"We always had people coming out and hanging out with us. It was a small town that had nothing going on, and we were the only thing happening. We'd have a fire going in a barrel out front, and people just stopped by," says Scott.

He says they named themselves after that small town, adjusting the spelling to make it easier for people to pronounce.

"It's an ode to the town for putting up with our noise," jokes Scott.

"We moved out of the barn in 2005 and went out touring, doing everything we could to get a record deal. We never quit. We were determined, and we took every opportunity that might lead to something," he says.

After five years of traveling the country, band members moved to Nashville. They lived in an RV parked in a downtown lot on Demonbreun Street that became their home and studio.

"We lived out there in the RV for a month at a time," recalls Scott. "The parking lot isn't there anymore, but that was the spot where everybody came. Buses picked people up there. People would say, 'Meet across from the Tin Roof,' because everybody knew that lot."

The musicians were living in the RV during the Nashville flood of 2010, the same weekend they wrote their first single, "Musta Had a Good Time." When Benny Brown, chief executive officer of BBR Music Group, heard the single, he asked to see a showcase.

But before that showcase could happen, tragedy struck. While the Thomas brothers were loading the RV after a gig, two armed men tried to rob them. Shots were exchanged, and Scott was shot three times, one bullet hitting a femoral artery that caused him to nearly bleed to death. His heart stopped twice on the air flight to the hospital, where doctors gave him a 5 percent chance to live. Scott spent 35 days in the hospital, 10 of those in a coma.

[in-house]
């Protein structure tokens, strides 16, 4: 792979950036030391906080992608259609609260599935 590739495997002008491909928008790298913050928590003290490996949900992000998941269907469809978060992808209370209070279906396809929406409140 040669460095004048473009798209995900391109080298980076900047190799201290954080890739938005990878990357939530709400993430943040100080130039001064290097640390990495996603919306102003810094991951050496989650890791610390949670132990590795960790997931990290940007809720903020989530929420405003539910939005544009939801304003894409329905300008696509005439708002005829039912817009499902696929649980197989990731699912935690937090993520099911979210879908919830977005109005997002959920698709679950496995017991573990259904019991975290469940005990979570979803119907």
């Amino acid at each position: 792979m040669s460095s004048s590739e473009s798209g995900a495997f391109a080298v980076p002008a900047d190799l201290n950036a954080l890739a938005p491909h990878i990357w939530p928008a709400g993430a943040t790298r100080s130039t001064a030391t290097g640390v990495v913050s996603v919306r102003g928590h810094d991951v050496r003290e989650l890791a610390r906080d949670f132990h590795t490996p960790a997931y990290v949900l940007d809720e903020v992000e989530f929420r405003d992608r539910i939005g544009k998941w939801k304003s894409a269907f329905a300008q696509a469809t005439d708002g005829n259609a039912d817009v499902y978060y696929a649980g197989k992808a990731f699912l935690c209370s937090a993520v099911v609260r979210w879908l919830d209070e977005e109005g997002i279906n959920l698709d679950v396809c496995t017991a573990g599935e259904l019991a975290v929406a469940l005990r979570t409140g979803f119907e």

But the band never considered quitting. Five months after the shooting, the band performed that showcase -- Scott still wearing a leg brace -- and the rest, as they say, is history.

In April, the musicians will join Jake Owen's Days of Gold tour between their own headlining performances. The quartet will also open some of Jason Aldean's Burn It Down tour stops. Scott says it's an opportunity to learn from the pros.

"You always learn from everybody. Those guys that get to that spot are great entertainers with great songs. It keeps you on your A-game. Jake is one of the nicest people we've met since we've been here. He was one of the first people we met, and now he's the first to throw us a bone. We'll never forget that."

Contact staff writer Susan Pierce at spierce@timesfreepress.com or 423-757-6284.

about Susan Pierce...

Susan Palmer Pierce is a reporter and columnist in the Life department. She began her journalism career as a summer employee 1972 for the News Free Press, typing bridal announcements and photo captions. She became a full-time employee in 1980, working her way up to feature writer, then special sections editor, then Lifestyle editor in 1995 until the merge of the NFP and Times in 1999. She was honored with the 2007 Chattanooga Woman of ...